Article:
Finding Closure With Parents · Excerpt
The Facts of Life · from a memoir by Fredrick Swan
My son Joel told me, “Mom acted so calm, but I knew that she was tired — probably afraid like the rest of us. We were all worried about her. When we were alone for a few minutes, I asked her if she had been back to see her cardiologist and she said, ‘I’m fine. I’ll think about that later.’”
At some time, for the first time, children look at their parents and recognize that their mother and father are dropping at the same speed, and that no longer are they themselves independent. Somehow this whole thing, this parenting and growing up and being on our own, is reversing itself like the practical joke that life becomes as science expands people’s longevity. Ignoring what we know is lying in the grass, we walk off our porches and into the yard. Determined not to look back with doubt or hesitation, our feet move across the pages of the calendar. At full sprint, near the edge of the lawn, we suddenly encounter the rake that time and science have left in the yard, and in one swing, in one arc of the rake’s movement — be it phone call, letter, email, or text message — we find ourselves struck in the head and left dazed and confused and standing once more at the side of our parents. In a way, by thinking that we will grow up and become independent, or in the case of parents who believe they will become free once their children finally leave, we become the straight men in the butt of our own jokes about freedom.
Journal entry: August 23, 1989
Joel moved out and into his apartment today, and I realize how this day, when the last of our four children has gone, has so silently come to our lives and how changed everything will now be. People have mentioned that it is good to have their kids finally out of the house. Maybe that’s true for them, but I can’t help thinking about it as a great loss, a loss of who we have been together, the six of us, for so many years. Today at lunch Kathleen asked me what it felt like to be “free at last,” and inside I felt like I’ve had to let go of a kite that I never imagined not holding. Who will we all now be, now that we’re all finally free and on our own?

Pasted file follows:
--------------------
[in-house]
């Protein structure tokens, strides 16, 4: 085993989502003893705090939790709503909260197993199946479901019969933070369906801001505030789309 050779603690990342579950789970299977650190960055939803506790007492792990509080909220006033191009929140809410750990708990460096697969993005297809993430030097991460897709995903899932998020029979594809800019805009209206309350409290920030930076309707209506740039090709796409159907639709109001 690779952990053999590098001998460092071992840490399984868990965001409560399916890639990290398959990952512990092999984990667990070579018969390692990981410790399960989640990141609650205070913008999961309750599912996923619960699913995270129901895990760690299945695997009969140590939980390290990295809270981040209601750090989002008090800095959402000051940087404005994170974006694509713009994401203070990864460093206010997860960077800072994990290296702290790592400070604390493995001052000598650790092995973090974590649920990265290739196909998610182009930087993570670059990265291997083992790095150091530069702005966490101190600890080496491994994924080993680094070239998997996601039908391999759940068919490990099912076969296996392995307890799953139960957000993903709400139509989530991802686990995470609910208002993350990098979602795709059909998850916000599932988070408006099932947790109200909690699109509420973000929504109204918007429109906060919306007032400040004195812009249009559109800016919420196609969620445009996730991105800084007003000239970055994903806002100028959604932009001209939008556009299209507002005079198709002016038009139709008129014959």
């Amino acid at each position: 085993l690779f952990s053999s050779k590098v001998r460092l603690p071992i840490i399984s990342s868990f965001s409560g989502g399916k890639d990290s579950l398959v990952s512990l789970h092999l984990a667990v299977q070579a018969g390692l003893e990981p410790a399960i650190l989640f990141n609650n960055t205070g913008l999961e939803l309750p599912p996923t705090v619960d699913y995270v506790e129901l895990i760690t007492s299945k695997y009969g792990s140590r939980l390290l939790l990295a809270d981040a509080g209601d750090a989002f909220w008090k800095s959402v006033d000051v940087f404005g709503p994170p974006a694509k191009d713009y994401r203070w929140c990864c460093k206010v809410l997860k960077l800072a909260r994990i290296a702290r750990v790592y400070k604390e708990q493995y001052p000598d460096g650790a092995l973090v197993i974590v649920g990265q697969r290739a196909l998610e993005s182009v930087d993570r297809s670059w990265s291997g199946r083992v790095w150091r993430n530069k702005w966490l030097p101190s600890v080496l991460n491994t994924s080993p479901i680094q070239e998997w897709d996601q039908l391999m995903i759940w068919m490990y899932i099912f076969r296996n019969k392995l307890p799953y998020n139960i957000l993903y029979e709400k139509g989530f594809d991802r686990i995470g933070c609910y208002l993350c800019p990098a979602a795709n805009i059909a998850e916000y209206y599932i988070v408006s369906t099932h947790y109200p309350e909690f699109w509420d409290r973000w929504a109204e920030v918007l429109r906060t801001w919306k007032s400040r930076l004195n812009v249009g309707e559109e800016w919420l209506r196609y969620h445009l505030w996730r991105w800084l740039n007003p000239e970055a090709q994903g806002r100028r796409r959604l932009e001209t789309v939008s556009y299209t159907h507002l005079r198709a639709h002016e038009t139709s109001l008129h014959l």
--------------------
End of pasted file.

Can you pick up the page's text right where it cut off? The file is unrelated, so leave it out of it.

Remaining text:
Hospital notebook entry: January 20, 2010
Going home today. Joel said he put doorbells in the shower, by the bed, and in the bathroom. He built a ramp to the living room. I can tell that Joel is so worried, so intent on appearing calm. He will stay the week. Drew and Joel are going to be there to help me up the stairs. Todd is back in Seattle but coming back for the weekend. Jennifer will come again next week. Kari is shopping for groceries.
No one has said it, but I think that they are all so tired.
My mother, three months before she died of cancer, wouldn’t eat. She wouldn’t take in the nutrients necessary to go on living unless I coaxed her. Calling me out of a meeting, a home nurse asked me to encourage my mother to take even a few bites. Having divorced Dale years before, she had a new husband, Harold, who would call and say, “You have to get your mother to eat something. She won’t eat anything for me.” My mother would say to me, “I haven’t eaten since you came by and made me that sandwich yesterday.”
I was sitting across from my mother in her living room. She had lost all of her hair. She had an oxygen tank beside her. It facilitated her breath. She was sixty-three at the time. I was forty-five. My mother was frail, needlessly underweight. I looked into her fading face for quite a long time before speaking. When I did, I took in a breath and I let out a need. I asked her if, after all of these years, we could trade places, if we could have a relationship that was not based upon what she needed from me or what she was worried about or what made her afraid. I asked her if we could be a parent and a child and if she could make the decision to eat and go on living or not eat and go on dying, without it being my responsibility. I said this, hesitant, filled with guilt in the face of her illness.
A moment passed. Tears began to drop from the hollow cliffs below her eyes. She said, quite unrelated to my request that she make decisions about eating, that she was sorry.
“I’ve been sorry all of these years for what had happened at dinner that night and the time Dale said he was taking us out in the woods to kill us and the other times, you had to be afraid.” And “I know how much you missed your grandfather.” Tears made it more difficult for her to breathe. She was shaking. “And I’ve always felt bad about moving you so far away from him.”
My mother knew. She knew all along — maybe not the impact of her pronouncement about my father who didn’t want me either, but enough that I felt that she was giving me, albeit out of her narcissistic needs, a difficult gift.
In the days that followed, my mother started eating on her own. She started assuring, nurturing, and demonstrative eating. I would get phone calls, people calling to tell me — even when she was back in the hospital — that she wanted me to know she had eaten part of her sandwich, some of her pudding, a bite of her roll, half of her milk. Having made the decision to eat or not eat and setting me free of her spoon, my mother worked, with the spare tools and the meager time that she had left, to become the parent of her child.
Near the end of her life, a week before she went into a coma, I was talking to a nurse on the phone. I heard my mother, weak voiced in the background, telling the nurse, “ … and part of my cookie. Be sure to tell him about me eating part of my cookie … so he doesn’t worry.”
Excerpt from: Parentheses: A memoir of my life before, during and after my death by Fredrick Swan. Available at Amazon